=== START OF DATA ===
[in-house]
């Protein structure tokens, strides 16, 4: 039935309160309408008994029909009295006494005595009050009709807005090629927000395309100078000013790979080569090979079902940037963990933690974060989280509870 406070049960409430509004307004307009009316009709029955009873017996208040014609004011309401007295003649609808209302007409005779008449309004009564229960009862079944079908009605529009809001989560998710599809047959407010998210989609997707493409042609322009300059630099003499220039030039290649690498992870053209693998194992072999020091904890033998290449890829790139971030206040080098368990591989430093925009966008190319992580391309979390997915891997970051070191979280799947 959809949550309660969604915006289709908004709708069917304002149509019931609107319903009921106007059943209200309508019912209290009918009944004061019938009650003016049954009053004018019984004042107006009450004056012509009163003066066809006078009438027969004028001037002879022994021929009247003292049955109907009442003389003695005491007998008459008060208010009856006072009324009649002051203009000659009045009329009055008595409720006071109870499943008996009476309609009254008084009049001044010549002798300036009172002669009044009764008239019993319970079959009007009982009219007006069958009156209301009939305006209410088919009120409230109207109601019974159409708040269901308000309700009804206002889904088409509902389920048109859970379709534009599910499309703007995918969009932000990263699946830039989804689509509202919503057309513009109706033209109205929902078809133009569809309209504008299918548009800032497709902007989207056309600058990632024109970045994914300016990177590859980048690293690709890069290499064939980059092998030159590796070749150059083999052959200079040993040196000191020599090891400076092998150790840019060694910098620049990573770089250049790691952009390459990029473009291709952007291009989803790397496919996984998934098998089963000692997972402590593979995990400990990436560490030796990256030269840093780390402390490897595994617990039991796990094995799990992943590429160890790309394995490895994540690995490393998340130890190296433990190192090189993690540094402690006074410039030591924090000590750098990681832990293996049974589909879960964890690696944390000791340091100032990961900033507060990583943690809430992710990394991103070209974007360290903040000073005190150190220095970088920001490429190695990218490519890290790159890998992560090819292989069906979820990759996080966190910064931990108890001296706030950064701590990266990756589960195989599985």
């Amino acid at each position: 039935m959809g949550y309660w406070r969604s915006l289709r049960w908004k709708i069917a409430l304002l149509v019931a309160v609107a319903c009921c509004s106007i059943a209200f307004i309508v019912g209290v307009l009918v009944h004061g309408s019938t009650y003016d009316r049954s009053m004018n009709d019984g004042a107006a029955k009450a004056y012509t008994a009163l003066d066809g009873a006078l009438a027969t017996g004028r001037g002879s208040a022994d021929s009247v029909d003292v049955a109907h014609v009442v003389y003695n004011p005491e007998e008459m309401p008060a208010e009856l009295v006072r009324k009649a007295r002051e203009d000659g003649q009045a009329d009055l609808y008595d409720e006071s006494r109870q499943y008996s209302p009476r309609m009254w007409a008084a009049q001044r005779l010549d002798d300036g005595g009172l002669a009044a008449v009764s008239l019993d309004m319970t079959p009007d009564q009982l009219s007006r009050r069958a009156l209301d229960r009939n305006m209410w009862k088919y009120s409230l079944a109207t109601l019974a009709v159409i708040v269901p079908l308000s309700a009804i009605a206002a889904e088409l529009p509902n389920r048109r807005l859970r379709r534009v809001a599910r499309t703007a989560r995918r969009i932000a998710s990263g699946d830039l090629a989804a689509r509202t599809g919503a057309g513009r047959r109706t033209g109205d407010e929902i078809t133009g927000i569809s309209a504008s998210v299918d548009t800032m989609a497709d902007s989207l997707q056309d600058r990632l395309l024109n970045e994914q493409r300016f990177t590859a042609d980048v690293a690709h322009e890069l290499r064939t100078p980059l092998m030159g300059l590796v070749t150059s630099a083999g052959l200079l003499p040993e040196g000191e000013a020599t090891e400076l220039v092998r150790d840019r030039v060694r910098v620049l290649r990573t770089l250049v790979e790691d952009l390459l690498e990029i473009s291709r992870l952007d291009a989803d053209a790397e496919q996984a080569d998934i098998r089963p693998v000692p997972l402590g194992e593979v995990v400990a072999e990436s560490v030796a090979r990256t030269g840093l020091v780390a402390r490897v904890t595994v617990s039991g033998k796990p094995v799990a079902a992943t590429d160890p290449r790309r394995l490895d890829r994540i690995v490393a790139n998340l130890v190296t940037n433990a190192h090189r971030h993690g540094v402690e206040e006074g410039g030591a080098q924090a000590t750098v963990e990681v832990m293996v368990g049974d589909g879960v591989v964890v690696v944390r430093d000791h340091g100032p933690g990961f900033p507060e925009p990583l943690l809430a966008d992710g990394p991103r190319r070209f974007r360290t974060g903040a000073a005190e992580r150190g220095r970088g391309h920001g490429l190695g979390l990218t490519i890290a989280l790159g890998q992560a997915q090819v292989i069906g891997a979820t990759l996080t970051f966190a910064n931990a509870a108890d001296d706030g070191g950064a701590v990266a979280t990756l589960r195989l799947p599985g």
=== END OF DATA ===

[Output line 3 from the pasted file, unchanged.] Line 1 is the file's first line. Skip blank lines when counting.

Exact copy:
């Amino acid at each position: 039935m959809g949550y309660w406070r969604s915006l289709r049960w908004k709708i069917a409430l304002l149509v019931a309160v609107a319903c009921c509004s106007i059943a209200f307004i309508v019912g209290v307009l009918v009944h004061g309408s019938t009650y003016d009316r049954s009053m004018n009709d019984g004042a107006a029955k009450a004056y012509t008994a009163l003066d066809g009873a006078l009438a027969t017996g004028r001037g002879s208040a022994d021929s009247v029909d003292v049955a109907h014609v009442v003389y003695n004011p005491e007998e008459m309401p008060a208010e009856l009295v006072r009324k009649a007295r002051e203009d000659g003649q009045a009329d009055l609808y008595d409720e006071s006494r109870q499943y008996s209302p009476r309609m009254w007409a008084a009049q001044r005779l010549d002798d300036g005595g009172l002669a009044a008449v009764s008239l019993d309004m319970t079959p009007d009564q009982l009219s007006r009050r069958a009156l209301d229960r009939n305006m209410w009862k088919y009120s409230l079944a109207t109601l019974a009709v159409i708040v269901p079908l308000s309700a009804i009605a206002a889904e088409l529009p509902n389920r048109r807005l859970r379709r534009v809001a599910r499309t703007a989560r995918r969009i932000a998710s990263g699946d830039l090629a989804a689509r509202t599809g919503a057309g513009r047959r109706t033209g109205d407010e929902i078809t133009g927000i569809s309209a504008s998210v299918d548009t800032m989609a497709d902007s989207l997707q056309d600058r990632l395309l024109n970045e994914q493409r300016f990177t590859a042609d980048v690293a690709h322009e890069l290499r064939t100078p980059l092998m030159g300059l590796v070749t150059s630099a083999g052959l200079l003499p040993e040196g000191e000013a020599t090891e400076l220039v092998r150790d840019r030039v060694r910098v620049l290649r990573t770089l250049v790979e790691d952009l390459l690498e990029i473009s291709r992870l952007d291009a989803d053209a790397e496919q996984a080569d998934i098998r089963p693998v000692p997972l402590g194992e593979v995990v400990a072999e990436s560490v030796a090979r990256t030269g840093l020091v780390a402390r490897v904890t595994v617990s039991g033998k796990p094995v799990a079902a992943t590429d160890p290449r790309r394995l490895d890829r994540i690995v490393a790139n998340l130890v190296t940037n433990a190192h090189r971030h993690g540094v402690e206040e006074g410039g030591a080098q924090a000590t750098v963990e990681v832990m293996v368990g049974d589909g879960v591989v964890v690696v944390r430093d000791h340091g100032p933690g990961f900033p507060e925009p990583l943690l809430a966008d992710g990394p991103r190319r070209f974007r360290t974060g903040a000073a005190e992580r150190g220095r970088g391309h920001g490429l190695g979390l990218t490519i890290a989280l790159g890998q992560a997915q090819v292989i069906g891997a979820t990759l996080t970051f966190a910064n931990a509870a108890d001296d706030g070191g950064a701590v990266a979280t990756l589960r195989l799947p599985g």